Thread - A Festival of Textiles

I've started to try and get into the habit of blogging once a week - on a Friday - but I thought I'd throw in an extra post this week and tell you about a lovely day out I had on Saturday.

I went to Thread, a festival of textiles, at Farnham Maltings in Surrey.  I only found out about it a couple of weeks ago when I was talking to my lovely, talented knitter friend, Sue Stratford.  Not having anything on I decided to pop along and see what it was like. 

I have to say, it was lovely.  Small, by a lot of standards, certainly nothing to compare to the Knitting and Stitching Show or the Handmade Fair, but really lovely.  Because it was smaller, there were fewer visitors and it had a much more relaxed feel to it.  I was there quite early, but even when I left just before lunchtime there was still plenty of room to walk about and look at the stands, talk to the exhibitors and fellow visitors. 


The exhibitors were mainly companies/people I hadn't seen elsewhere which was really nice.  There were a few stands selling the usual fat quarters and haberdashery but there were also quite a few local makers. 

One of my favourites was Rebecca Honey, a woven textile designer from Farnham.   Rebecca creates lovely woven pictures and jewellery. 

This picture was one of my favourites, and I did buy a necklace which I'll show you in a bit.

So, did I find plenty of things to spend my money on?  Of course I did!   My first purchase was the aforementioned necklace from Rebecca Honey.

Then I bought some fabric that I thought would be perfect for free motion embroidery. 

The fabric is vintage feed sacks.  I'd never heard of this type of fabric before, but was really interested to hear about it from the stall holder.  Unfortunately I can't remember who she was.   The panel below gives an overview of the fabrics origins and history, and you can read the full piece here.

My final purchases of the day were fabric printing blocks and paints from The Arty Crafty Place.  I've never tried fabric printing before but have often fallen in love with the beautiful Indian hand carved wooden printing blocks.  I've been wanting to experiment with using free motion embroidery in different ways and wondered if I could use fabric I've printed myself as a base for embroidery.  I decided to treat myself to two kits.  The first is a full starter kit, including two items to print onto.  I chose the block below and these two paints.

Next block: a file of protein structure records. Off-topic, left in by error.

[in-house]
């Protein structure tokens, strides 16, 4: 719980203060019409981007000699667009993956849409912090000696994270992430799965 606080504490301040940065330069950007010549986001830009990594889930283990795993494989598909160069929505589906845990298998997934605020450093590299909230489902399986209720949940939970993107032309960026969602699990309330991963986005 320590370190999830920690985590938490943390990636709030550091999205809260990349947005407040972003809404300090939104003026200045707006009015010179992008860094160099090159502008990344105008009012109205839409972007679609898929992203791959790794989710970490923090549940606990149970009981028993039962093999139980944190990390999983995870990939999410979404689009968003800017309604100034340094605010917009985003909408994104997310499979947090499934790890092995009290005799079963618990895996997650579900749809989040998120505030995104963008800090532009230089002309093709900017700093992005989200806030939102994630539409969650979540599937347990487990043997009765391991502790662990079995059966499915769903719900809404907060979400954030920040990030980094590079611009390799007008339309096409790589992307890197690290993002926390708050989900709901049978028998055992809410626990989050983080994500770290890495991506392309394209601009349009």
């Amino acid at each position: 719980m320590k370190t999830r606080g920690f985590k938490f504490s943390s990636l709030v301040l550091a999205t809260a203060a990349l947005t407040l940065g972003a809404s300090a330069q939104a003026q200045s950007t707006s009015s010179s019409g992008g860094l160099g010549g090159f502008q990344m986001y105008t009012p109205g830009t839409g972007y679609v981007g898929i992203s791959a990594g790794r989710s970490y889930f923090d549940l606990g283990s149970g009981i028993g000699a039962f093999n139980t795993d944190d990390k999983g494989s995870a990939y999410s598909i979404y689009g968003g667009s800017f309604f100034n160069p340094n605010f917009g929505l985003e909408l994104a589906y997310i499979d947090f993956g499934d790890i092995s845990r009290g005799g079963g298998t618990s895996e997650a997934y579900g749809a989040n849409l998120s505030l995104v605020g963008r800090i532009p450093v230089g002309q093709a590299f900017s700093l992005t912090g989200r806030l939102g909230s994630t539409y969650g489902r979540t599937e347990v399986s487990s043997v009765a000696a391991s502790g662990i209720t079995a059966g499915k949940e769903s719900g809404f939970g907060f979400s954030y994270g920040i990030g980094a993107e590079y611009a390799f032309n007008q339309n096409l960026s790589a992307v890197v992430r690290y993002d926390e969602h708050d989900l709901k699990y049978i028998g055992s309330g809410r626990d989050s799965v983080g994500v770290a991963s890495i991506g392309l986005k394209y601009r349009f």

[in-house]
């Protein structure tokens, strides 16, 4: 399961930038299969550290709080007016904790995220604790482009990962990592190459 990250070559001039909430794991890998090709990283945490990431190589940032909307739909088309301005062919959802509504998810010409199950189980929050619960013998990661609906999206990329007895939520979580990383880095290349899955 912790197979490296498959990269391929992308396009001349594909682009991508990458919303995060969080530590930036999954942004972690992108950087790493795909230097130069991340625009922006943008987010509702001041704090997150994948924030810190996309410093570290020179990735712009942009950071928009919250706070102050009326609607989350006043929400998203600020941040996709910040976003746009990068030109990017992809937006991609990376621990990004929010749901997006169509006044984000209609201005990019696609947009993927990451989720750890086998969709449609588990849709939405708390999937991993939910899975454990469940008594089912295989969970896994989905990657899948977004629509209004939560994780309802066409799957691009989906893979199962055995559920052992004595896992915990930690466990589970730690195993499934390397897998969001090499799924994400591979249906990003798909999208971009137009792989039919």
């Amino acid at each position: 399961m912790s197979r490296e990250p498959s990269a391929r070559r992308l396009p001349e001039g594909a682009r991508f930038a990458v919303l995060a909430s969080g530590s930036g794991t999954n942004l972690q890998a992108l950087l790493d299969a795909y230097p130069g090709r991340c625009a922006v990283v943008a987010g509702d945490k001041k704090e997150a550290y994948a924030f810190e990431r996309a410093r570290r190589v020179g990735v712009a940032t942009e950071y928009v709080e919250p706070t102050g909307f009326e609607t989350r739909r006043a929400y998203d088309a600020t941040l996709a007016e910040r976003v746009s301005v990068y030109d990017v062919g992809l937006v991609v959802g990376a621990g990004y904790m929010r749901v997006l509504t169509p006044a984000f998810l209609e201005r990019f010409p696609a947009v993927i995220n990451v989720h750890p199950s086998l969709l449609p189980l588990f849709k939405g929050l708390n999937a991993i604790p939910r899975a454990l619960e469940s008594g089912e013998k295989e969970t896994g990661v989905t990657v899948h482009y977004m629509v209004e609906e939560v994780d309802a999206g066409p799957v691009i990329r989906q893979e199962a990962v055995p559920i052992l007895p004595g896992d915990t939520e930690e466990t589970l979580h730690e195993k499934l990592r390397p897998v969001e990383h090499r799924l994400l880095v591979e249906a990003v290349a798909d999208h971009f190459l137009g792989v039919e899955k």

Then I decided to treat myself to another little kit as well.  This one is destined to be used for Christmas cards. 

As well as the exhibitors stands there were various other exhibitions around the building, some of work by A Level students from the local college.  These three pieces were beautiful.

If you've never been to Thread before I can highly recommend it for a slightly different take on a textile festival.  It was certainly far more relaxed and a much more pleasant experience than some of the larger shows.  Perfect if, like me, you're not great with crowds. 

I'll definitely be looking out for it next year. 


  1. Threads looks like it was amazing! I love the fabric necklace you got, and the fabric printing kits look so interesting. I look forward to you sharing your fabric printing adventures!

    1. It really was lovely, and much calmer than a lot of similar type events. I've been itching to try fabric printing for ages, so I can't wait to start playing with the kits.


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